road.jpg Billboard reports today that Radiohead's In Rainbows has debuted atop the album chart after it was finally made available in retail outlets and on iTunes. The publication also points out that In Rainbows only sold 122,000 copies compared to the 300,000 first-week copies 2003's Hail To The Thief moved, though the new album has been selling untracked by SoundScan for two months already at Radiohead.com.

Mariah_4road.jpg Meanwhile, the Juno soundtrack, which has been dominating the iTunes download chart for a couple weeks, makes a somewhat official debut on the Billboard tally. Though it was only available digitally until yesterday, several retailers violated the physical CD's street date and put it out last week. The soundtrack enters the official Top 200 Albums chart at #8.

road.jpg Apple drops iTunes prices in the U.K. to avoid an expensive antitrust conflict.

road.jpg Mariah Carey to People on the reported J. Lo "pig" comment: "This is just some internet gossip and it's pathetic that people actually entertain the thought that this could be real. This is another sad example of two strong women being pitted against each other." She'll probably save the real zingers for this spring, when her new album is expected to drop alongside Madonna's.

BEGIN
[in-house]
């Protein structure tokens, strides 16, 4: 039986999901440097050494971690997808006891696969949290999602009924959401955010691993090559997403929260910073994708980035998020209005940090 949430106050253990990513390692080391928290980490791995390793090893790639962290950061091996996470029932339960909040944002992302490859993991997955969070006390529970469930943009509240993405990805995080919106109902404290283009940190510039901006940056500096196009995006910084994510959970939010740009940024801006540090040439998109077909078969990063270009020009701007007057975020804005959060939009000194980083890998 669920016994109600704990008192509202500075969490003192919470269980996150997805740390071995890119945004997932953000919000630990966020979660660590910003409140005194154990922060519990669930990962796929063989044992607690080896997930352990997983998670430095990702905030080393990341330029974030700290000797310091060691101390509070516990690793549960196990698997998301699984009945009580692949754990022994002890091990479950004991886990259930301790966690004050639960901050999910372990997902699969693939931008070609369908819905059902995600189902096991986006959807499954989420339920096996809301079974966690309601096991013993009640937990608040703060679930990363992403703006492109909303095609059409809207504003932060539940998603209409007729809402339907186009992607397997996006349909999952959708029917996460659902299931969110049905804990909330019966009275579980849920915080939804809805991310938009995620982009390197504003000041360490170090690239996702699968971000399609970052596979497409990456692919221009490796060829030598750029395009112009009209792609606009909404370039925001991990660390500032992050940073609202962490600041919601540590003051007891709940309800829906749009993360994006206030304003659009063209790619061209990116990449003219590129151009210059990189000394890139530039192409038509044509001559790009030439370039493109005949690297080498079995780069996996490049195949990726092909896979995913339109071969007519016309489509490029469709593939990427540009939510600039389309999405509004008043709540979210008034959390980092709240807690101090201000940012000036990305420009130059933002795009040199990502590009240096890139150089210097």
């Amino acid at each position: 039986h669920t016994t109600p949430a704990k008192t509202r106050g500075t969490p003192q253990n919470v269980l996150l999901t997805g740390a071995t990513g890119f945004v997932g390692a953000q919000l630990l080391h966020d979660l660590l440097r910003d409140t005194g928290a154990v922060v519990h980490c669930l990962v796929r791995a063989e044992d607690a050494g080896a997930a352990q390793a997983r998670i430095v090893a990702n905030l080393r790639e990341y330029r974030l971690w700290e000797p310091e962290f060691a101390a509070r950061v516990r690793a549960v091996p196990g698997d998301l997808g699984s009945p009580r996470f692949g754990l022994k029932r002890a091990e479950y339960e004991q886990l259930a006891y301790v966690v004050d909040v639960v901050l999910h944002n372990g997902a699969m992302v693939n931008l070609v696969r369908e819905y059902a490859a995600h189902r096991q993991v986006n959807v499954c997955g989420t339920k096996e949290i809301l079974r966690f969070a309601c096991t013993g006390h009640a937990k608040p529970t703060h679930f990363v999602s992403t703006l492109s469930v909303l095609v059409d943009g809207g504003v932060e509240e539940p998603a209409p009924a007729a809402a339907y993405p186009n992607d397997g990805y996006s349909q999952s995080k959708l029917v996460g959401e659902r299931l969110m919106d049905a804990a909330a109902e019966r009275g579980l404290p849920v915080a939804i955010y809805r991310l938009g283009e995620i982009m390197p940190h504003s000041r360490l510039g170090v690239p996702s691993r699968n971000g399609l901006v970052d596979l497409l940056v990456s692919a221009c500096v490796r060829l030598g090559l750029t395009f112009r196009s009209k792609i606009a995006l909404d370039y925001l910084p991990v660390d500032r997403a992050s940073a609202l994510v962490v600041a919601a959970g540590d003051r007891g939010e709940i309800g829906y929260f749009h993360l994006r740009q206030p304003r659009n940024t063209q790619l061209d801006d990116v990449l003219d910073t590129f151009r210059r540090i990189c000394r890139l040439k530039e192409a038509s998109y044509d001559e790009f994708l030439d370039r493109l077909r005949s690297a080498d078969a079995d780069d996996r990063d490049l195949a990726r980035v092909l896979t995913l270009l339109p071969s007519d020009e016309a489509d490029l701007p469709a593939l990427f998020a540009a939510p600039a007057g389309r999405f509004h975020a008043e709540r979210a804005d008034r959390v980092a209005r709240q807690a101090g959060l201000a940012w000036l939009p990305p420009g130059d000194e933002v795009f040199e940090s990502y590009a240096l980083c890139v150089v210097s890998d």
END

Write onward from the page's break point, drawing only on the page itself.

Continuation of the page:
road.jpg Former American Idols Ruben Studdard and Taylor Hicks have been let go from J Records, making Hicks the first winner not to make a second album while signed to a major label.

road.jpg The YouTube "teaser" clip for next month's 25th Anniversary Edition of Michael Jackson's Thriller contains lots of fluffy commentary by Mary J. Blige, Wyclef Jean and Pharrell Williams, as well as some interesting tidbits from Quincy Jones.

road.jpg THIS WEEK'S NEW RELEASES:

Kate_nashIf you love Lily Allen, then Kate Nash's Made Of Bricks will be right up your alley. The 19-year-old Irish singer and her annunciated accent finally wash onto American shores this week, after having a major U.K. smash last year with "Foundations."

Sia's third studio release, Some People Have Real Problems, via Starbucks' Hear Music label. The album contains "Day Too Soon," which was initially put out in EP form last fall.

"The Silence Between Us," a new single from former Hüsker Dü and Sugar frontman Bob Mould.

The World's Top DJs compilation from dance label Ultra. If you haven't already, be sure to check out the retro-rave-y "I Found U" by Axwell.